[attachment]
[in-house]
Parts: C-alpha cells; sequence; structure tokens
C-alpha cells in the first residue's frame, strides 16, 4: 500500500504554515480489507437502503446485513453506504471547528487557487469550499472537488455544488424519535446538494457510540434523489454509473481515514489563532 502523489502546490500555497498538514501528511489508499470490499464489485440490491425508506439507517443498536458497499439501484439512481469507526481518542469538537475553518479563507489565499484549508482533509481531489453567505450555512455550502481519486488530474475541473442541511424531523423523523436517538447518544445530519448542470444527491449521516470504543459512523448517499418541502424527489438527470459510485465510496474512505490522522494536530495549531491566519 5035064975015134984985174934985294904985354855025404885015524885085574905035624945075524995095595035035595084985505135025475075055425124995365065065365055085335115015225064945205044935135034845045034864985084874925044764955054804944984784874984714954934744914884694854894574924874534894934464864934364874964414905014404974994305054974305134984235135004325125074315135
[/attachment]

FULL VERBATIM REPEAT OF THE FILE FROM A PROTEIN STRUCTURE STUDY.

[in-house]
Parts: C-alpha cells; sequence; structure tokens
C-alpha cells in the first residue's frame, strides 16, 4: 500500500504554515480489507437502503446485513453506504471547528487557487469550499472537488455544488424519535446538494457510540434523489454509473481515514489563532 502523489502546490500555497498538514501528511489508499470490499464489485440490491425508506439507517443498536458497499439501484439512481469507526481518542469538537475553518479563507489565499484549508482533509481531489453567505450555512455550502481519486488530474475541473442541511424531523423523523436517538447518544445530519448542470444527491449521516470504543459512523448517499418541502424527489438527470459510485465510496474512505490522522494536530495549531491566519 5035064975015134984985174934985294904985354855025404885015524885085574905035624945075524995095595035035595084985505135025475075055425124995365065065365055085335115015225064945205044935135034845045034864985084874925044764955054804944984784874984714954934744914884694854894574924874534894934464864934364874964414905014404974994305054974305134984235135004325125074315135